Glitch: Germany’s auto regulator directed Tesla to recall Models 3 and Y owing to a technical issue in the emergency system. Nearly 60,000 Teslas may be affected worldwide.
Another 🦄?: Mobile-first credit card brand OneCard is all set to scoop up $100 million from a funding round to become the latest unicorn in India.
Greenlight: Edtech company Byju’s says it has cleared the payment for its $1 billion acquisition of Aakash Educational Service Ltd. However, questions remain (₹) over the $800 million funding round that Byju’s now claims is complete.
Not fair: Service charges levied by hotels and restaurants have been deemed an “unfair trade practice” by the Central Consumer Protection Authority.
Bonkers 🤯: The British Army’s YouTube and Twitter accounts were compromised by hackers to promote crypto scams. Another hacker claims to have stolen personal information of 1 billion Chinese citizens from the Shanghai Police.
Sin binned: The RBI imposed a fine of ₹1.05 crore on Kotak Mahindra Bank for alleged “deficiencies in regulatory compliance.”
Wanted: tough cookie: Ducks Ledges Island, a 1.5 acre getaway just 10 minutes off the coast of Maine, US, is on the market for a more-than-reasonable $339,000. But there’s a catch. Island owner Billy Milliken wants interested buyers to spend a night there. That’s easier said than done given the stormy seas, brutal winters, and lack of running water and heat. Kudos to whoever sticks it out.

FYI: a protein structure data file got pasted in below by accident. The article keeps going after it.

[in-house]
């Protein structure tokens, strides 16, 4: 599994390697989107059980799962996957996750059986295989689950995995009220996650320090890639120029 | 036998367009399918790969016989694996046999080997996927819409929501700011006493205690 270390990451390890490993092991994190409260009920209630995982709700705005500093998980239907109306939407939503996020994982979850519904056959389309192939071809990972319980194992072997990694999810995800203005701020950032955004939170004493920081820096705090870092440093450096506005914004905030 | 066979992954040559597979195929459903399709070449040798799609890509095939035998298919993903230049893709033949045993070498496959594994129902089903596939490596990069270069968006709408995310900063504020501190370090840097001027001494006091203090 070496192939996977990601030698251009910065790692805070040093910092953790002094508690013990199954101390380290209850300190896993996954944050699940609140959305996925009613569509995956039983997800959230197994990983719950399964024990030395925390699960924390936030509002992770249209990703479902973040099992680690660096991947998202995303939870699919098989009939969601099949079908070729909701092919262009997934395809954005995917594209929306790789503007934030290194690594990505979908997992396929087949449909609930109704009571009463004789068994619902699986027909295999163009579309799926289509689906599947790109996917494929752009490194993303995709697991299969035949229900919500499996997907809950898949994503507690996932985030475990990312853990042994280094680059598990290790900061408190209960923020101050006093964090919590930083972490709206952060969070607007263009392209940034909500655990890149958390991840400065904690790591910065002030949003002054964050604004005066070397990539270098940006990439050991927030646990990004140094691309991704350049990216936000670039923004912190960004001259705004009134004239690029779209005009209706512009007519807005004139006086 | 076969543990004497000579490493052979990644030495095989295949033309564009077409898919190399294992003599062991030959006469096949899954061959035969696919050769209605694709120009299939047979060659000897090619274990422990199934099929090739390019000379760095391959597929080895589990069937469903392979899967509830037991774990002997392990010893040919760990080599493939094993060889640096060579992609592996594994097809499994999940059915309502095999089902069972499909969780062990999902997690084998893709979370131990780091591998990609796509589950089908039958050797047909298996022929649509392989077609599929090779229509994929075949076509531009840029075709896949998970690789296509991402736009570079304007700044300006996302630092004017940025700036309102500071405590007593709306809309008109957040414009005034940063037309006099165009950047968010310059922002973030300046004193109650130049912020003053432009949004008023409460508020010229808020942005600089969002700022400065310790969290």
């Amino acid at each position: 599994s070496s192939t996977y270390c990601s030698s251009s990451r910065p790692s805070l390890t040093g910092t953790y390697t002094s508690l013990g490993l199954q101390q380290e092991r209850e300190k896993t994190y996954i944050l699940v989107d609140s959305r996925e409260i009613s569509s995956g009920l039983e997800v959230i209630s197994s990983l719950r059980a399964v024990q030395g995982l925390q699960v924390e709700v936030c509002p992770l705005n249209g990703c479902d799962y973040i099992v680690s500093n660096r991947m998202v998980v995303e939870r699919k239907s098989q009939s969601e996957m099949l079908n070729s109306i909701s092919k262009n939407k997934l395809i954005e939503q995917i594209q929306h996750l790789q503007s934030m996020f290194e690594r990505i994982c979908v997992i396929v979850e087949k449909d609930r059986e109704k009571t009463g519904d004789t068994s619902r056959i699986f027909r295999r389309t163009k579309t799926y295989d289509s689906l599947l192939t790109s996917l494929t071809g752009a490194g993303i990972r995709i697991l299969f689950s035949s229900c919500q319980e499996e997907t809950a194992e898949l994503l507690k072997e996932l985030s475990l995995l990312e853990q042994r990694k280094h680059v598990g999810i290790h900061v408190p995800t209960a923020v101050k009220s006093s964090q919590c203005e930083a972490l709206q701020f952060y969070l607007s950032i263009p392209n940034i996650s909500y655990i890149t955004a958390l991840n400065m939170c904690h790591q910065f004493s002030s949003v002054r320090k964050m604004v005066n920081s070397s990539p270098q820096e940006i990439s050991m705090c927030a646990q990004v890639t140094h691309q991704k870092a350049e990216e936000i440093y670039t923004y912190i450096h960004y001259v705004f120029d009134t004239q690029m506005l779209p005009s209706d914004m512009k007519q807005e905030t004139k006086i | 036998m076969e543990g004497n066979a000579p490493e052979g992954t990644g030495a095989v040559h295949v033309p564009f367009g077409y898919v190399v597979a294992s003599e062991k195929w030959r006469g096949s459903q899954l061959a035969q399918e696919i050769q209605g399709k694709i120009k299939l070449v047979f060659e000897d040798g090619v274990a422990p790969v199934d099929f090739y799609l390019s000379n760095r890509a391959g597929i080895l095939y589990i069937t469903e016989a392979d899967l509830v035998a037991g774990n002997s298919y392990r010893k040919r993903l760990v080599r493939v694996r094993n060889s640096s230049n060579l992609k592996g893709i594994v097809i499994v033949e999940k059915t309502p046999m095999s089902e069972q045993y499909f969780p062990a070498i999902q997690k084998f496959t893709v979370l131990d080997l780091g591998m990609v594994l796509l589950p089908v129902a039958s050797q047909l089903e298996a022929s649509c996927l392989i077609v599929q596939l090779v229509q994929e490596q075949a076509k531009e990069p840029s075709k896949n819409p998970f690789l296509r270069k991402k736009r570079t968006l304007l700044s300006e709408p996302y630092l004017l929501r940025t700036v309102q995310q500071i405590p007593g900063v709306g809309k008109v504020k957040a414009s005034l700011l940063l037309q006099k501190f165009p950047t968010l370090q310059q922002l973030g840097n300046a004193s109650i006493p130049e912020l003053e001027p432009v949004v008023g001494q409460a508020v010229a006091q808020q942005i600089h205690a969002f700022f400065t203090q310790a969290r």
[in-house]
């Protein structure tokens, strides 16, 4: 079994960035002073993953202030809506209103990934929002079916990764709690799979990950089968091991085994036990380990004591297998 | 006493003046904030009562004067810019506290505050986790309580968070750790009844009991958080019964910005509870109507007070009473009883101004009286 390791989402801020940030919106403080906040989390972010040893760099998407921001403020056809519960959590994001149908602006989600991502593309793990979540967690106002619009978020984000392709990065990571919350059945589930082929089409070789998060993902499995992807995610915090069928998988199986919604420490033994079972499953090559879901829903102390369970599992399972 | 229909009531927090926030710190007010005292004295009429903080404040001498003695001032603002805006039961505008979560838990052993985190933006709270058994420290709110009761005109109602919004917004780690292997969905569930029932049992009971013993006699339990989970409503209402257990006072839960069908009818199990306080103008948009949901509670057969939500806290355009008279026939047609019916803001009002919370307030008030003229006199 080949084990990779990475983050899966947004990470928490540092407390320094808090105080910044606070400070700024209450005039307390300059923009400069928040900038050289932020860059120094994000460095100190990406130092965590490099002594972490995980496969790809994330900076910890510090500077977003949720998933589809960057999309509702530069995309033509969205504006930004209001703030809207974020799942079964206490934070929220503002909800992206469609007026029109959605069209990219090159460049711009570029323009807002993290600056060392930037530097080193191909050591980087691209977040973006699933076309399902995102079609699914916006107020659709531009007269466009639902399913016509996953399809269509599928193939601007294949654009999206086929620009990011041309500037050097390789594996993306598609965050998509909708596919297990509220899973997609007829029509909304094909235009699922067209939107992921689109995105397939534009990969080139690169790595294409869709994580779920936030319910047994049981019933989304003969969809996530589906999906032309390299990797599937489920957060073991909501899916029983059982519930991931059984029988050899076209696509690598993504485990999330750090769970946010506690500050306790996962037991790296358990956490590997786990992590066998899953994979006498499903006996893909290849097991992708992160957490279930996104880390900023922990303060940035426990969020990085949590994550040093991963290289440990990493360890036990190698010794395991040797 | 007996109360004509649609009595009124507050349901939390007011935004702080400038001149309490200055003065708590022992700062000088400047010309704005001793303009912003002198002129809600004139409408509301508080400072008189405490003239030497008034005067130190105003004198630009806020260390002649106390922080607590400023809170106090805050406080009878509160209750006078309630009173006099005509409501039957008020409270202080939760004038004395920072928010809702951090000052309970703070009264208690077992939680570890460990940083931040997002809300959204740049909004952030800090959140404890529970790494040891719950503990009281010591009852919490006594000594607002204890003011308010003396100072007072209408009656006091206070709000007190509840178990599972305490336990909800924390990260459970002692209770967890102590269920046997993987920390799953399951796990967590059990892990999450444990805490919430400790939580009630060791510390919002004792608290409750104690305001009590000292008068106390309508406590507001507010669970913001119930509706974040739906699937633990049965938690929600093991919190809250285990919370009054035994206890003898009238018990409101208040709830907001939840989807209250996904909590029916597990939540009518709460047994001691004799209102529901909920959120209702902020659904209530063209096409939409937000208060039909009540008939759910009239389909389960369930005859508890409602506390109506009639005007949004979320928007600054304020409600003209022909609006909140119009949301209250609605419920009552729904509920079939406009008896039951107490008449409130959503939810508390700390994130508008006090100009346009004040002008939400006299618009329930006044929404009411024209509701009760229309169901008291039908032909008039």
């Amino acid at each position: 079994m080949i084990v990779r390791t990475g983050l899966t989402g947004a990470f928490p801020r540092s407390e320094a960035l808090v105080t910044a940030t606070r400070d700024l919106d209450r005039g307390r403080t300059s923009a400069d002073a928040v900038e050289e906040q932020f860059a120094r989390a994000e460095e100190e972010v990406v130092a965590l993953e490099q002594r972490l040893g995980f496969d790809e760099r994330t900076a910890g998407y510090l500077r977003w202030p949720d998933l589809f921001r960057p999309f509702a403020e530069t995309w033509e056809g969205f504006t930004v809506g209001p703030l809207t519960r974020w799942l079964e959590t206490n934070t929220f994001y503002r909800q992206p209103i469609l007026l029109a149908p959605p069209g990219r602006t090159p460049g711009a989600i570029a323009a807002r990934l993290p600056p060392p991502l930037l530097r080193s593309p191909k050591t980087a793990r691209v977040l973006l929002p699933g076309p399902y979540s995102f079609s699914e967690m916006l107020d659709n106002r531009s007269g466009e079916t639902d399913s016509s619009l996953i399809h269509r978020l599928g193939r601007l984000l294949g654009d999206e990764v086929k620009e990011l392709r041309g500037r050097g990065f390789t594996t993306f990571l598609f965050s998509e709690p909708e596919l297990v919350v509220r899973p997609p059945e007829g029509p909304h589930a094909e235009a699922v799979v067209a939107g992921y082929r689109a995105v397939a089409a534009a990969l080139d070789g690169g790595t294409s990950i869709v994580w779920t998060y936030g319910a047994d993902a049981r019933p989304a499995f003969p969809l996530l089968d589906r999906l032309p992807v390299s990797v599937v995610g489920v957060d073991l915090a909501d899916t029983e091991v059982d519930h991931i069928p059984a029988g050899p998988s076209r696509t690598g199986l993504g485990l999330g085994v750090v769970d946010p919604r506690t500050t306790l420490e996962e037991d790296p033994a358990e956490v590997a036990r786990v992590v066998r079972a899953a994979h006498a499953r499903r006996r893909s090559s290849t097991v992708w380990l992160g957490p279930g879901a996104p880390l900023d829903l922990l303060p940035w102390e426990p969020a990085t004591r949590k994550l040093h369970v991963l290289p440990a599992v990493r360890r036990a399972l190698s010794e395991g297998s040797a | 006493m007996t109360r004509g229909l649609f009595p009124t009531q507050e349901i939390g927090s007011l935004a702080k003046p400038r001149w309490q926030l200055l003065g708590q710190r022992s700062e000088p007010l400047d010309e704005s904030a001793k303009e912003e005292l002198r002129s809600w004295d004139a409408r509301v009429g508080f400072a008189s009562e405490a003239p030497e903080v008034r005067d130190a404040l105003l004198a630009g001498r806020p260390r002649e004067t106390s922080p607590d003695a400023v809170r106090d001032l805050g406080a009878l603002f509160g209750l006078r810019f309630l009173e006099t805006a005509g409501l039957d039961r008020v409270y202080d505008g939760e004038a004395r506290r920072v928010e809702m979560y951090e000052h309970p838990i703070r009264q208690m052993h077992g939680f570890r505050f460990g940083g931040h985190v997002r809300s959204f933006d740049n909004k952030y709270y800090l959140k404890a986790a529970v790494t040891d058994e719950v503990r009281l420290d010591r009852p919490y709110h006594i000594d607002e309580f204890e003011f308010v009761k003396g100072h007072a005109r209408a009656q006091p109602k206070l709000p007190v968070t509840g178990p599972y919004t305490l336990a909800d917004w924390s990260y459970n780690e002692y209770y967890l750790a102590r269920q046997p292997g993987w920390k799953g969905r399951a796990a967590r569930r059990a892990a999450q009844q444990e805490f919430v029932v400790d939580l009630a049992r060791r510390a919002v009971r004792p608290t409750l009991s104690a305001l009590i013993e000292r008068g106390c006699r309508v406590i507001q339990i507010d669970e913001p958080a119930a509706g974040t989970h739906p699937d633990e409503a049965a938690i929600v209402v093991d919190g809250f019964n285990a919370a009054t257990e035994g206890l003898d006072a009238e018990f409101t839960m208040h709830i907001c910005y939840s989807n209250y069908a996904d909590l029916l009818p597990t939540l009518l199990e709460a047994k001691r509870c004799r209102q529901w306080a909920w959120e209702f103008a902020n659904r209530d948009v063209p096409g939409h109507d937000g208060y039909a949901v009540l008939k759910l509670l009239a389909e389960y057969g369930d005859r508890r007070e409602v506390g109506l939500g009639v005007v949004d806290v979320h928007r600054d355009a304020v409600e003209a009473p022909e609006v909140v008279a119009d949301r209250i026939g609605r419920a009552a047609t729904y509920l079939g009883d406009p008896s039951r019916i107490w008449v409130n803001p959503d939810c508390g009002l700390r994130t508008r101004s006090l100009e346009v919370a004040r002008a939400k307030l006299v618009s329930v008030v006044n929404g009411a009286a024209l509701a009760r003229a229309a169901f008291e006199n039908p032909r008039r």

Loki wicked: A kangaroo hopped loose in Louisiana, US– all thanks to a parrot who helped him escape. Thor, the resident mischief-maker in a local rescue non-profit, helped Baxter the joey escape by opening the enclosure door. A local couple was baffled to see a marsupial hopping about in the area. Baxter was rescued, but may have to be relocated per local laws.
Cold Turkey: Tensions between Greece and Turkey are traversing the tourist path after the latter filed an intellectual property request for ‘TurkAegean’. The tourism campaign platforms Turkey against the coastline of the Aegean Sea and Greek sites. Greece is livid at the usurping of its history. So much so that the matter even made its way into the recently-concluded NATO summit.